Stoughton reiterated many of the findings in his 100-page-plus report, chronicling the pivotal moments in which Floyd's actions affected the officers' response and how what the officers were doing changed Floyd's behavior, as well as the potential threat level of the crowd.

Elvert Barnes via CC BY-SA 2.0


The past year has shown evidence of an increase in Anti-Asian violence in major cities. All of that escalated when six Asian women were murdered in the March Atlanta spa shooting. But has that anti-Asian sentiment permeated into smaller, rural areas in the U.S.? And what does it look like?

The short answer is: Yes, it has permeated into smaller, rural towns. However, it's been present even before COVID-19 hit. The pandemic just exacerbated it.

Updated April 12, 2021 at 4:12 PM ET

Philonise Floyd, George Floyd's younger brother, took the witness stand on Monday to testify in the trial of former Minneapolis police officer Derek Chauvin.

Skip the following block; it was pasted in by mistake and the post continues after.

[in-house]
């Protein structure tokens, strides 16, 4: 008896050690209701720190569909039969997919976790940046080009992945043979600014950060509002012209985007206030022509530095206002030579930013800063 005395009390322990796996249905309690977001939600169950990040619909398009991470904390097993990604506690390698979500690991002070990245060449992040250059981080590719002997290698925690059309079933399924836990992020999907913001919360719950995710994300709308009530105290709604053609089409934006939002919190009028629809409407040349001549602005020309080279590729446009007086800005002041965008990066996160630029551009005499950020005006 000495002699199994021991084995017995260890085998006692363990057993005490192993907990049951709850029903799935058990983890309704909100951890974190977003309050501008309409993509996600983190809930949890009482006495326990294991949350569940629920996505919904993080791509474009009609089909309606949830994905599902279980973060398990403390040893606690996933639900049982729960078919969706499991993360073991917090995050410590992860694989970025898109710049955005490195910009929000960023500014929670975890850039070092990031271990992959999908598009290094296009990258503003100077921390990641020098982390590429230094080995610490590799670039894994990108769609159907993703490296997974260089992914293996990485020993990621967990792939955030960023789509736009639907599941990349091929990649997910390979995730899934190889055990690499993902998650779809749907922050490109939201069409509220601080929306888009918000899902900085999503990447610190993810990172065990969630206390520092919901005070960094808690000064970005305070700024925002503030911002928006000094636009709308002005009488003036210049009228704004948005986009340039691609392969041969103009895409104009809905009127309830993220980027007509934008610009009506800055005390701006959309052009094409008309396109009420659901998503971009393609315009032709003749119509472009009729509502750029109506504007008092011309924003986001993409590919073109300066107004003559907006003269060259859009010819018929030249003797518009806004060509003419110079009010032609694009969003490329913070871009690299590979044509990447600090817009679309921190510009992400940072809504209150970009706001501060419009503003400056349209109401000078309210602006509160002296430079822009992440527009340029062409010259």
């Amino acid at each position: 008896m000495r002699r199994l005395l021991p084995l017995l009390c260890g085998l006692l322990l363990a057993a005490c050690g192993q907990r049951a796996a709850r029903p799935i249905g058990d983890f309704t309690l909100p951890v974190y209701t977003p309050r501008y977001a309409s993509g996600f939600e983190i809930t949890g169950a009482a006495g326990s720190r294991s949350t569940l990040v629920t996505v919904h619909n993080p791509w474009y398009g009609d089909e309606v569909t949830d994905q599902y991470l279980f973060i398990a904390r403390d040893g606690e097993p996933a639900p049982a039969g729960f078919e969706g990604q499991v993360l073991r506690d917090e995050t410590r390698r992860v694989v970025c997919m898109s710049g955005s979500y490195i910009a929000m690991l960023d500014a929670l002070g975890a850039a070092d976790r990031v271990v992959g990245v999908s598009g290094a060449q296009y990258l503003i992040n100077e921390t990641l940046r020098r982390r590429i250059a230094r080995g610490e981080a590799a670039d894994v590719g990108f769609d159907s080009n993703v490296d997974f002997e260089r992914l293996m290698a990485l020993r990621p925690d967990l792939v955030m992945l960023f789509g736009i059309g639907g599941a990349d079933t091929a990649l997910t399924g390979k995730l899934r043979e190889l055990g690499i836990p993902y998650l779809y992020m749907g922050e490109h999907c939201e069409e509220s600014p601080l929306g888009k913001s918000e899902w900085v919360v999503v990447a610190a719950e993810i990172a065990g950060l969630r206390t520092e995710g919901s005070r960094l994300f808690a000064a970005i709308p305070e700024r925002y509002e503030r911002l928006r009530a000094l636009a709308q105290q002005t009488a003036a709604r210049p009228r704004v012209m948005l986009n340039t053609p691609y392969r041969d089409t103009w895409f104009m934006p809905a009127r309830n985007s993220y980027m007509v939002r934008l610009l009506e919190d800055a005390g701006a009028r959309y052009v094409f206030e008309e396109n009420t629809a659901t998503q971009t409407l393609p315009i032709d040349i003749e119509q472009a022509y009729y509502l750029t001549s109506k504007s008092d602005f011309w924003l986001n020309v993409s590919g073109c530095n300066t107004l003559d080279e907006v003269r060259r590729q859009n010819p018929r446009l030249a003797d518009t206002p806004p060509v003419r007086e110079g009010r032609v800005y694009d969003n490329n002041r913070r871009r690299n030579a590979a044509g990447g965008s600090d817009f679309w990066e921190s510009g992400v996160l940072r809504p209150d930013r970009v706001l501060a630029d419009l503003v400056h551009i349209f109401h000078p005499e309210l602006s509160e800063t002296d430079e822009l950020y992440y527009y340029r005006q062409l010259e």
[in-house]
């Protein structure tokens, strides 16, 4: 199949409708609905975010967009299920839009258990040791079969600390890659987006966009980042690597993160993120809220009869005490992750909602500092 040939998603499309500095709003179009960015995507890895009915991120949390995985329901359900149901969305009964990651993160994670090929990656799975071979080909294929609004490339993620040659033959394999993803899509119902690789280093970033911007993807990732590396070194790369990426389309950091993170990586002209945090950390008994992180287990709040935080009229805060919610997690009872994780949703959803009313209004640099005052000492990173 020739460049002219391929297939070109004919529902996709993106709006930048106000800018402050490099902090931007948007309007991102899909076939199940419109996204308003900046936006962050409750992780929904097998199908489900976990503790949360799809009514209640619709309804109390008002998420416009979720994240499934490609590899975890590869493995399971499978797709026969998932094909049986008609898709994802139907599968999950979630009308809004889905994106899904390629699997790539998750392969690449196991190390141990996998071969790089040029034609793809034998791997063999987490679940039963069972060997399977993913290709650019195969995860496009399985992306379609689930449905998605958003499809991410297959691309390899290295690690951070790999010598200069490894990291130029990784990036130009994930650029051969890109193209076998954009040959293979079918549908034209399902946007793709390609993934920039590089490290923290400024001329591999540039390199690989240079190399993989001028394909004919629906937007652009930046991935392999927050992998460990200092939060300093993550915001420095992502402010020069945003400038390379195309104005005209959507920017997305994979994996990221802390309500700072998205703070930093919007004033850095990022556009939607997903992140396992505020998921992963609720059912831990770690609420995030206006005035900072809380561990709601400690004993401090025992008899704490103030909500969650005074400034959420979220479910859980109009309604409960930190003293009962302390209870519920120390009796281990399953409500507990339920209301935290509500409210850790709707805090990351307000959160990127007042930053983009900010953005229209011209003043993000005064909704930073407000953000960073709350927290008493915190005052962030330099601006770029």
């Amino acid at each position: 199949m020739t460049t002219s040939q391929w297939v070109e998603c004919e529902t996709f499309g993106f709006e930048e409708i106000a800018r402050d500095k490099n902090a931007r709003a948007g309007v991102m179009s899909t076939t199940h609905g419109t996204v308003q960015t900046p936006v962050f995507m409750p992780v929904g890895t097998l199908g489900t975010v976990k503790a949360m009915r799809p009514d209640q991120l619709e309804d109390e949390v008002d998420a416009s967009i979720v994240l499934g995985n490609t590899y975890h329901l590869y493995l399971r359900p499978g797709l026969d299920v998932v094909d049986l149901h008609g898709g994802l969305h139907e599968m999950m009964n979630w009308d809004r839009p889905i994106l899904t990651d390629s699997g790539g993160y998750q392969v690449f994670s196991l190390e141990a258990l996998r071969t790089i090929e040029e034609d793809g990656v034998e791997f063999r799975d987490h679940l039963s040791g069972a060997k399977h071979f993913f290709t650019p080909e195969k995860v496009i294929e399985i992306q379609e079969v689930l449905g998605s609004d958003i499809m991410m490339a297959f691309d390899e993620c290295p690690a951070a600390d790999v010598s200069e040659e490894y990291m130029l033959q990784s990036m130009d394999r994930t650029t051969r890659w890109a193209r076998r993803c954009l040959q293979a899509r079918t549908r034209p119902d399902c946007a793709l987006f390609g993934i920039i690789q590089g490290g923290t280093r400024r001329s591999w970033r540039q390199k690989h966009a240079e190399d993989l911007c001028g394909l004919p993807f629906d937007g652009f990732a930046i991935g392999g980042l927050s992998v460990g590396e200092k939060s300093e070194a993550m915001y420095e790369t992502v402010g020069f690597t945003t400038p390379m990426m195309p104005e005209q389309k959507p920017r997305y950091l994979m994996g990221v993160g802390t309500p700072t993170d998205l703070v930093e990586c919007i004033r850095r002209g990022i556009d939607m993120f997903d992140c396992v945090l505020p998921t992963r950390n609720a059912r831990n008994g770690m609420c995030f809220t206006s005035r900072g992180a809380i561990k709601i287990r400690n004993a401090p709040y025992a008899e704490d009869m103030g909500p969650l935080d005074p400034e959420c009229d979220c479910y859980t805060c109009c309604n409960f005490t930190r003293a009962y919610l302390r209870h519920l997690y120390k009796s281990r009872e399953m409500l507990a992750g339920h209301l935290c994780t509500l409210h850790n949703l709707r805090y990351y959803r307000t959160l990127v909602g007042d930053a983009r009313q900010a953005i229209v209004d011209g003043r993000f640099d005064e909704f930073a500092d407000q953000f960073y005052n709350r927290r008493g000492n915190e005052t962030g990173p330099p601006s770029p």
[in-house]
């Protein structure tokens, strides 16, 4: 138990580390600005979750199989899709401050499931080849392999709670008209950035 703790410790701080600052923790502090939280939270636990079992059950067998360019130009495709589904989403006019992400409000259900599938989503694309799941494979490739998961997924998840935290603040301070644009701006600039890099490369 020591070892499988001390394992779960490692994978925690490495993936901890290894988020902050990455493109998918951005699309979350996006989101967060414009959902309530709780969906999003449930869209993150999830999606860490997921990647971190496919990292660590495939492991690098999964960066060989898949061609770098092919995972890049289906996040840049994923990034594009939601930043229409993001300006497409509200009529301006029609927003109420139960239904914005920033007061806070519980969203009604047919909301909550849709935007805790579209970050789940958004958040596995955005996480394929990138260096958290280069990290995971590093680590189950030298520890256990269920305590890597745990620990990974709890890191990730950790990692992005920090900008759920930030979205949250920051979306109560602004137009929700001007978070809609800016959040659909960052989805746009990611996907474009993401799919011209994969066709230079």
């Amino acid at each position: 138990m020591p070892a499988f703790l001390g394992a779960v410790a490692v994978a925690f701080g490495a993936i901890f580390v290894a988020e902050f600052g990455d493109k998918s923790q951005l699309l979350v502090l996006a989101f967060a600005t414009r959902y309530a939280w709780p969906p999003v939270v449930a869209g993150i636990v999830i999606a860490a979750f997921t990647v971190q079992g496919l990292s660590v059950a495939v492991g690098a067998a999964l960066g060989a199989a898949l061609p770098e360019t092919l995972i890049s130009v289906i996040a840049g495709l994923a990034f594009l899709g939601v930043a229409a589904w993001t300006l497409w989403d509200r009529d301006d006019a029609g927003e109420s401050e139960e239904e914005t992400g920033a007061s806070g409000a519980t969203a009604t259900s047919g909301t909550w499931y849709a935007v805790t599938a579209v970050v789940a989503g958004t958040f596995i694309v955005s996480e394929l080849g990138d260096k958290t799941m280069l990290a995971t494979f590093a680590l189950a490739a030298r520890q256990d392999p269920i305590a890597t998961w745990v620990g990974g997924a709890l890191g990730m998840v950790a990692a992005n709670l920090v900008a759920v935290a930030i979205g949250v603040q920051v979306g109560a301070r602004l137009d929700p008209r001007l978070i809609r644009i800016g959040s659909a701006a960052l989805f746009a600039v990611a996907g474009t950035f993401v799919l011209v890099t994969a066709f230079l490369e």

Philonise Floyd, 39, lives in Houston, where he is married with two children.

Testifying for the prosecution, he reflected on a childhood in Houston with his oldest brother George as the two played Tecmo Bowl and Double Dribble on Nintendo.

Updated April 12, 2021 at 10:44 PM ET

The police officer said to have fatally shot Daunte Wright, a 20-year-old Black man killed in what started as a traffic stop, has been identified as Kim Potter.

After a fatal police shooting near Minneapolis on Sunday, former Minneapolis police officer Derek Chauvin's attorney expressed concern that jurors in his murder trial could be swayed by the events. Judge Peter Cahill denied the request to re-question jurors and immediately sequester them.

Cahill said the jury would be fully sequestered beginning next Monday when closing arguments are expected to start.